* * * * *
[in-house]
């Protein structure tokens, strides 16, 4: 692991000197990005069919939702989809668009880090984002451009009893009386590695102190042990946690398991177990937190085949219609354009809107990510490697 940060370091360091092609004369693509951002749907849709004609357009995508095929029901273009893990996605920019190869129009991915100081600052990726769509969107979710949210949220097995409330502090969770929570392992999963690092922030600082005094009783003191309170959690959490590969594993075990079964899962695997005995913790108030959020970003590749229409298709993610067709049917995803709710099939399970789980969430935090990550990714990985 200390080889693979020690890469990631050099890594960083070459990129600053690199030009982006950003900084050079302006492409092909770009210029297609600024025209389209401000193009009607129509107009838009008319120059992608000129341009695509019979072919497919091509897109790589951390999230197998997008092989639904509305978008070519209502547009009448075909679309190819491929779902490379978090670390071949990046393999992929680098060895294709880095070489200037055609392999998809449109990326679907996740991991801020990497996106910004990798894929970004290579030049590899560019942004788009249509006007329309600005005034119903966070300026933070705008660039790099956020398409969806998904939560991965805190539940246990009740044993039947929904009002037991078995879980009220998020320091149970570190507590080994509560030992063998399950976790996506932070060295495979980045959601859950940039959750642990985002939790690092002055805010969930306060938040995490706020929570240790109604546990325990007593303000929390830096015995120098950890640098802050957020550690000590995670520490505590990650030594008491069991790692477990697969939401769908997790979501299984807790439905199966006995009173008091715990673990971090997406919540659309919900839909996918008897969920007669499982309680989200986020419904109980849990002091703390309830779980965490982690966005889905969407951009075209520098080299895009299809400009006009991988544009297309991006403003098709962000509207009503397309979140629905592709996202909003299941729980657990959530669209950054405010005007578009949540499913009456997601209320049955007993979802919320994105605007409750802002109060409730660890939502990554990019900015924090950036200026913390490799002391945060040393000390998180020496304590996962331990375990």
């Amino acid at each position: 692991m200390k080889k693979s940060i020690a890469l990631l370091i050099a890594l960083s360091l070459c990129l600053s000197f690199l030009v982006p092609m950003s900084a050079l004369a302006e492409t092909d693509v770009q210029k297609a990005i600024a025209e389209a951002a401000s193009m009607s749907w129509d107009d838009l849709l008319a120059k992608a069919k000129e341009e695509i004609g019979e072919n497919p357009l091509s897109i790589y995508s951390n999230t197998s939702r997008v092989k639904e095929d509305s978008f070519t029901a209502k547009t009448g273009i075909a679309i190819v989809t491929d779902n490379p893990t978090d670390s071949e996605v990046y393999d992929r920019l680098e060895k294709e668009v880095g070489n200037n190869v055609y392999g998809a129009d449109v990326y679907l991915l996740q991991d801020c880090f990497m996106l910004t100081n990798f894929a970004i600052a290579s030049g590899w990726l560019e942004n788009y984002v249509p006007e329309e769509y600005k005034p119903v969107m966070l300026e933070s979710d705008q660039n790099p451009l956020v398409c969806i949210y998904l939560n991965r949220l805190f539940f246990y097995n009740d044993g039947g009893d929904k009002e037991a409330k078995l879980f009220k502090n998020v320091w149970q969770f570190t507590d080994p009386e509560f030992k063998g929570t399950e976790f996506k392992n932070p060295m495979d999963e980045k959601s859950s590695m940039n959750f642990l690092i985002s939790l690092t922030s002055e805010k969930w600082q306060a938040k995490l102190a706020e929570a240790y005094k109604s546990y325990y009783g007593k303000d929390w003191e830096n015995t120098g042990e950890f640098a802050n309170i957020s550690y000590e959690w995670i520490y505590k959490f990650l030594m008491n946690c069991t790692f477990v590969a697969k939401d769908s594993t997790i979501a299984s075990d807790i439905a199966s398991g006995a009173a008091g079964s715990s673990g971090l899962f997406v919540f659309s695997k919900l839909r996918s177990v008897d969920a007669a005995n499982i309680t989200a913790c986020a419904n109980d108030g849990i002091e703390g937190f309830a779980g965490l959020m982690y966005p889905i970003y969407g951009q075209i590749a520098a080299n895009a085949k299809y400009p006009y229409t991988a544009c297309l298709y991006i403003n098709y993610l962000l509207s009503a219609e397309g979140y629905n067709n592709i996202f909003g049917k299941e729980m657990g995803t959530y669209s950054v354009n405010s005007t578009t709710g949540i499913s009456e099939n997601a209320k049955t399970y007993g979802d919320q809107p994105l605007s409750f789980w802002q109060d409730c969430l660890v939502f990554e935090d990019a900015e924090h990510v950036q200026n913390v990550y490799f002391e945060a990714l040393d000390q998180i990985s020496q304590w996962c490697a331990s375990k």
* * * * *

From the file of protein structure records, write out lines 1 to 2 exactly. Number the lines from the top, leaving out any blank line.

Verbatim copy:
[in-house]
């Protein structure tokens, strides 16, 4: 692991000197990005069919939702989809668009880090984002451009009893009386590695102190042990946690398991177990937190085949219609354009809107990510490697 940060370091360091092609004369693509951002749907849709004609357009995508095929029901273009893990996605920019190869129009991915100081600052990726769509969107979710949210949220097995409330502090969770929570392992999963690092922030600082005094009783003191309170959690959490590969594993075990079964899962695997005995913790108030959020970003590749229409298709993610067709049917995803709710099939399970789980969430935090990550990714990985 200390080889693979020690890469990631050099890594960083070459990129600053690199030009982006950003900084050079302006492409092909770009210029297609600024025209389209401000193009009607129509107009838009008319120059992608000129341009695509019979072919497919091509897109790589951390999230197998997008092989639904509305978008070519209502547009009448075909679309190819491929779902490379978090670390071949990046393999992929680098060895294709880095070489200037055609392999998809449109990326679907996740991991801020990497996106910004990798894929970004290579030049590899560019942004788009249509006007329309600005005034119903966070300026933070705008660039790099956020398409969806998904939560991965805190539940246990009740044993039947929904009002037991078995879980009220998020320091149970570190507590080994509560030992063998399950976790996506932070060295495979980045959601859950940039959750642990985002939790690092002055805010969930306060938040995490706020929570240790109604546990325990007593303000929390830096015995120098950890640098802050957020550690000590995670520490505590990650030594008491069991790692477990697969939401769908997790979501299984807790439905199966006995009173008091715990673990971090997406919540659309919900839909996918008897969920007669499982309680989200986020419904109980849990002091703390309830779980965490982690966005889905969407951009075209520098080299895009299809400009006009991988544009297309991006403003098709962000509207009503397309979140629905592709996202909003299941729980657990959530669209950054405010005007578009949540499913009456997601209320049955007993979802919320994105605007409750802002109060409730660890939502990554990019900015924090950036200026913390490799002391945060040393000390998180020496304590996962331990375990």